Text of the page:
By: Trish Adkins
ALSF awards grant funding for childhood cancer to 18 scientists
Dr. Jesse Berry spends a lot of time in surgery and thinking about surgery. She works with children who have retinoblastoma, a cancer of the eye. You cannot biopsy the eye, and without the valuable information a biopsy provides, ocular oncologists are operating in the dark.
“As a surgeon, it is frustrating that I cannot know which eye will do well and which will not, “ said Berry.
But, Dr. Berry is aiming to channel that frustration into a solution. With her Reach Grant from Alex’s Lemonade Stand Foundation, Dr. Berry is studying how a biopsy of the aqueous humor, the clear solution that surrounds the eye, could lead to improved diagnostics, more robust tumor profiling, better treatments, and more cures for kids.
This award is designed to move hypothesis-driven research toward the clinic. Researchers use this grant to identify areas in which treatment could improve for kids facing cancer and then work to make that improvement possible.
Dr. Berry’s project Identification of Aberrantly Methylated Differentially Expressed Genes to Distinguish High- vs. Low-Risk Retinoblastoma also aims to identify the genetic drivers of retinoblastoma that could be targeted with precision medicine. Her lab’s work will add to the childhood cancer knowledge base—which benefits all scientists that are searching for cures for kids with cancer.
“My hope with our research we will have a key to how liquid biopsies can benefit all types of childhood cancer research,” said Berry.
In addition to funding Dr. Berry, ALSF awarded four additional Reach grants as well as 13 Young Investigator Grants to early career researchers.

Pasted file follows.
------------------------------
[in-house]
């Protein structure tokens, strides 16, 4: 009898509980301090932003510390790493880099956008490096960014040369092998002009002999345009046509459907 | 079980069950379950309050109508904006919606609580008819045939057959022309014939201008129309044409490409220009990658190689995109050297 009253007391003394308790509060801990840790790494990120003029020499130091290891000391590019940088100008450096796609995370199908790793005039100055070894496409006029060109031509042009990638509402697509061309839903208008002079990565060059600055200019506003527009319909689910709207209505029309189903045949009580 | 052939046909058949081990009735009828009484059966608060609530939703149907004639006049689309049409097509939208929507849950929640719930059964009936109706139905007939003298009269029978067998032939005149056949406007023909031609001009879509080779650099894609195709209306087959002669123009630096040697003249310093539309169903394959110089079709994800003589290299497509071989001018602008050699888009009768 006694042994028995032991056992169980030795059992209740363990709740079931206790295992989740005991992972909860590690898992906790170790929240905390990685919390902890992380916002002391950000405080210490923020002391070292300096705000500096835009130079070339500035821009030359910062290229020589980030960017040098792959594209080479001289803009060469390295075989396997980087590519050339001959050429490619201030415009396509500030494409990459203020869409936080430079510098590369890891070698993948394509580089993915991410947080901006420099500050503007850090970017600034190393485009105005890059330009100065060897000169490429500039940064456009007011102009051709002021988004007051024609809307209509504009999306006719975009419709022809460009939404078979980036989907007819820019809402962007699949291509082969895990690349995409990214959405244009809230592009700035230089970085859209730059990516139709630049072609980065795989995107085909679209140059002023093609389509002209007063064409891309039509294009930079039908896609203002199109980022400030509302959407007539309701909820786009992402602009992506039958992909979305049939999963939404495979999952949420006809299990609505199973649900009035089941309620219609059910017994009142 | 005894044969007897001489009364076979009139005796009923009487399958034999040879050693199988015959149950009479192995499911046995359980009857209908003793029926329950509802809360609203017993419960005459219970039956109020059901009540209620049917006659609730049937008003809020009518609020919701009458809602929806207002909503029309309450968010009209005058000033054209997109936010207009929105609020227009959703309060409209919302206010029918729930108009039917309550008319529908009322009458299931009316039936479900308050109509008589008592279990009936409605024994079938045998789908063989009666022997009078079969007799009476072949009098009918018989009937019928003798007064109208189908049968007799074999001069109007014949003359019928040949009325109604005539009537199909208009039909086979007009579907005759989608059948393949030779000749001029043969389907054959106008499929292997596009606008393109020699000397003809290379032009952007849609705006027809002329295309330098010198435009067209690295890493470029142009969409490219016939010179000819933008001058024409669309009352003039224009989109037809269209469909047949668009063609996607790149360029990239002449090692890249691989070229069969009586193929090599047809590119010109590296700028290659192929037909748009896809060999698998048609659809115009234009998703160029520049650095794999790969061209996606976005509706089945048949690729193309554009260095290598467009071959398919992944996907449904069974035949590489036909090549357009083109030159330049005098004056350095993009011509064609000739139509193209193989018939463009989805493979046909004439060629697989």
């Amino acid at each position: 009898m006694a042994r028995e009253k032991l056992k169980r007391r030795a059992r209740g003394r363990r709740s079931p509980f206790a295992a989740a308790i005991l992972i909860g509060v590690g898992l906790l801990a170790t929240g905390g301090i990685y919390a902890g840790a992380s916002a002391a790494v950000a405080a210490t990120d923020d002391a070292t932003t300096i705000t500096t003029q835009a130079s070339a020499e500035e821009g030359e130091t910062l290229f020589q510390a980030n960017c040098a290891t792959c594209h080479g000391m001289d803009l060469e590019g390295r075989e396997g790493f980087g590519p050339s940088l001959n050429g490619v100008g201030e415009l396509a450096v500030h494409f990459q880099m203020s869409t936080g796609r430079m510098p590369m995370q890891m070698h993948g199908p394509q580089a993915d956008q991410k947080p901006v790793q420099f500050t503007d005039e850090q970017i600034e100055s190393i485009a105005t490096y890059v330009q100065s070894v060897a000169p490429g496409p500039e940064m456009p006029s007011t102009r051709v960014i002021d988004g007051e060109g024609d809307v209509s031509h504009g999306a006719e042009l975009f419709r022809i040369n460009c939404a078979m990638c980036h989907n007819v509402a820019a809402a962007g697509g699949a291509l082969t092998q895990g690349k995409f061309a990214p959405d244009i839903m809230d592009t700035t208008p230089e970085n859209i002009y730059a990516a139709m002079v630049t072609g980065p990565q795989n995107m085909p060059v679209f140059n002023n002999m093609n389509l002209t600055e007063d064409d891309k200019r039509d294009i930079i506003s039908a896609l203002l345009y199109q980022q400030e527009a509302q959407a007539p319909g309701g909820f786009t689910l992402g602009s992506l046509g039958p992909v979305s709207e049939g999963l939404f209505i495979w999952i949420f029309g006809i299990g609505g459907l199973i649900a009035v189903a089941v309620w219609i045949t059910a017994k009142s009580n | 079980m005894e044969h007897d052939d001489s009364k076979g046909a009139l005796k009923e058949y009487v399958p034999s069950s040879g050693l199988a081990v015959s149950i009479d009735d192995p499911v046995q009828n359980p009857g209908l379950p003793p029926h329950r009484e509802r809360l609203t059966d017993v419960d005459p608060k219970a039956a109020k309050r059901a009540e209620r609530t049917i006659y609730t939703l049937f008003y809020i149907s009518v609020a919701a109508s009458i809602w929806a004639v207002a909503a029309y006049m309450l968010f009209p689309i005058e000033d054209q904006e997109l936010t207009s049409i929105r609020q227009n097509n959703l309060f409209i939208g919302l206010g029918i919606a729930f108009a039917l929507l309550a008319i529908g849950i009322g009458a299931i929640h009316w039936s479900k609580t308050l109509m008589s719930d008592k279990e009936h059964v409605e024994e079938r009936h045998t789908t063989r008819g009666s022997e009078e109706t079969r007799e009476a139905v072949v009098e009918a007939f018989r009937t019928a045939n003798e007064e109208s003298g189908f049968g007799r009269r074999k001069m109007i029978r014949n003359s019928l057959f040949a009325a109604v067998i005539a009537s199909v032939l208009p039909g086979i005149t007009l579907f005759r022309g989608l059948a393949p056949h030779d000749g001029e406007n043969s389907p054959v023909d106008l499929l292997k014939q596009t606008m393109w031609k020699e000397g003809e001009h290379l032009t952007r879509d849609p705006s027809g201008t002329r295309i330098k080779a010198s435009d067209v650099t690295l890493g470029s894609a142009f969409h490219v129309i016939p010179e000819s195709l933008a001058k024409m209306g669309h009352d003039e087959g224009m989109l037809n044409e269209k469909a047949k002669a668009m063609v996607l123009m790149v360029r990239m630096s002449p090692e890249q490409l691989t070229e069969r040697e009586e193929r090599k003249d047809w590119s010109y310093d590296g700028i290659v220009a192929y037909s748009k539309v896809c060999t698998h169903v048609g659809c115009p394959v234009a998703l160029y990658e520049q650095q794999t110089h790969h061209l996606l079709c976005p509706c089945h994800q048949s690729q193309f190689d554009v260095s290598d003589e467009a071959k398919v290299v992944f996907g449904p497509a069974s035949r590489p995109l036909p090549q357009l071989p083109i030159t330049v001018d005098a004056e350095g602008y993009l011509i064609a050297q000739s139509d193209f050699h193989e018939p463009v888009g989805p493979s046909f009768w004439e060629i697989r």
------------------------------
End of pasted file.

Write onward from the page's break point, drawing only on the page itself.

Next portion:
Young Investigator Grants are designed to fill the critical need for startup funds for less experienced researchers to pursue promising research ideas. These grants encourage and cultivate the brightest researchers and lead to long-term research projects.
ALSF research grants have the power to do this—support discoveries that change the entire trajectory of careers and of critical childhood cancer research.
Here are the childhood cancer researchers ALSF just funded:
- Mitchell Cairo, MD, New York Medical College (Reach Grant)
- Carol Fries Simpson, MD, University of Rochester (Reach Grant)
- Bangxing Hong, PhD, Augusta University Research Institute, Inc. (Reach Grant)
- Muxiang Zhou, MD, Emory University (Reach Grant)
- Jesse Berry, MD, Children’s Hospital Los Angeles (Reach Grant)
- Amanda Campbell, MD/PhD, Research Institute at Nationwide Children’s Hospital (Young Investigator Grant)
- Elena Vasileva, Children’s Hospital Los Angeles (Young Investigator Grant)
- Madelyn Espinosa-Cotton, Memorial Sloan-Kettering Cancer Center (Young Investigator Grant)
- Sean Misek, PhD, Broad Institute (Young Investigator Grant)
- Susu Zhang, PhD, Dana-Farber Cancer Institute (Young Investigator Grant)
- Richard Voit, PhD, Boston Children’s Hospital (Young Investigator Grant)
- Leidy Diana Caraballo Galva, PhD, Baylor College of Medicine (Young Investigator Grant)
- Jessica Daley, MD, Children’s Hospital of Pittsburgh Foundation (Young Investigator Grant)
- Chun-Chin Chen, PhD, Boston Children’s Hospital (Young Investigator Grant)
- Christina Turn, PhD, Children’s Hospital of Philadelphia (Young Investigator Grant)
- Catherine Davis, PhD, University of Colorado Denver (Young Investigator Grant)
- Bo Qiu, MD/PhD, The Regents of the University of California San Francisco (Young Investigator Grant)
- Stephanie Wu, PhD, St. Jude Children’s Research Hospital (Young Investigator Grant)
ALSF is committed to changing the future of childhood cancer research by funding scientists and projects that will bring better treatments and cures to children with cancer. Attracting and retaining the best and brightest early career scientists is critical, as the funding at this stage will encourage and steer promising researchers toward long-term careers in pediatric oncology investigation. Your donations fund research that brings better treatments and cures to children with cancer.